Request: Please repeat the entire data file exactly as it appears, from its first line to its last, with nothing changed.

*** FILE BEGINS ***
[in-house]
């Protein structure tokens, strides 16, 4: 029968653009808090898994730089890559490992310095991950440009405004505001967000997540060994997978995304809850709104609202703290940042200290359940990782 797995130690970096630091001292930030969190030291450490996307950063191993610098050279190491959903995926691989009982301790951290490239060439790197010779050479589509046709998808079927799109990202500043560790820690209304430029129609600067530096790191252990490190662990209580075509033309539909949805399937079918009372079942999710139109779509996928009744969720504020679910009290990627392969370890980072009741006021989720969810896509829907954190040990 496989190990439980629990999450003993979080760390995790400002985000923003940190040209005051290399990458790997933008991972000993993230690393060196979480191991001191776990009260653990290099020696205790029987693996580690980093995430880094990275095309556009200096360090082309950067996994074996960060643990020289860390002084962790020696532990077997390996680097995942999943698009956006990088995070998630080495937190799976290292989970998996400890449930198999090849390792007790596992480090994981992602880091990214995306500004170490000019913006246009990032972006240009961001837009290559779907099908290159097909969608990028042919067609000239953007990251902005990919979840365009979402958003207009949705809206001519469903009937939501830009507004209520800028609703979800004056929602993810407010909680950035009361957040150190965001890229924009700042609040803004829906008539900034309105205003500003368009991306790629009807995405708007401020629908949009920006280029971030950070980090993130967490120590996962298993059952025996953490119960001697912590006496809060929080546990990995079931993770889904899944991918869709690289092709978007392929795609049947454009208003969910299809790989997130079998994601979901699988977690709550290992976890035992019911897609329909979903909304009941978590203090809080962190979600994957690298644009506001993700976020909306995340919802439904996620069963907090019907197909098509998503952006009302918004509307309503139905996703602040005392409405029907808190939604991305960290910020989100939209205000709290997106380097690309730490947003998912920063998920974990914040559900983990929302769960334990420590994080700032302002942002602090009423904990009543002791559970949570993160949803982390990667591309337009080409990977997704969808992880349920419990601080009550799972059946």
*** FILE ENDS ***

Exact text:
[in-house]
């Protein structure tokens, strides 16, 4: 029968653009808090898994730089890559490992310095991950440009405004505001967000997540060994997978995304809850709104609202703290940042200290359940990782 797995130690970096630091001292930030969190030291450490996307950063191993610098050279190491959903995926691989009982301790951290490239060439790197010779050479589509046709998808079927799109990202500043560790820690209304430029129609600067530096790191252990490190662990209580075509033309539909949805399937079918009372079942999710139109779509996928009744969720504020679910009290990627392969370890980072009741006021989720969810896509829907954190040990 496989190990439980629990999450003993979080760390995790400002985000923003940190040209005051290399990458790997933008991972000993993230690393060196979480191991001191776990009260653990290099020696205790029987693996580690980093995430880094990275095309556009200096360090082309950067996994074996960060643990020289860390002084962790020696532990077997390996680097995942999943698009956006990088995070998630080495937190799976290292989970998996400890449930198999090849390792007790596992480090994981992602880091990214995306500004170490000019913006246009990032972006240009961001837009290559779907099908290159097909969608990028042919067609000239953007990251902005990919979840365009979402958003207009949705809206001519469903009937939501830009507004209520800028609703979800004056929602993810407010909680950035009361957040150190965001890229924009700042609040803004829906008539900034309105205003500003368009991306790629009807995405708007401020629908949009920006280029971030950070980090993130967490120590996962298993059952025996953490119960001697912590006496809060929080546990990995079931993770889904899944991918869709690289092709978007392929795609049947454009208003969910299809790989997130079998994601979901699988977690709550290992976890035992019911897609329909979903909304009941978590203090809080962190979600994957690298644009506001993700976020909306995340919802439904996620069963907090019907197909098509998503952006009302918004509307309503139905996703602040005392409405029907808190939604991305960290910020989100939209205000709290997106380097690309730490947003998912920063998920974990914040559900983990929302769960334990420590994080700032302002942002602090009423904990009543002791559970949570993160949803982390990667591309337009080409990977997704969808992880349920419990601080009550799972059946």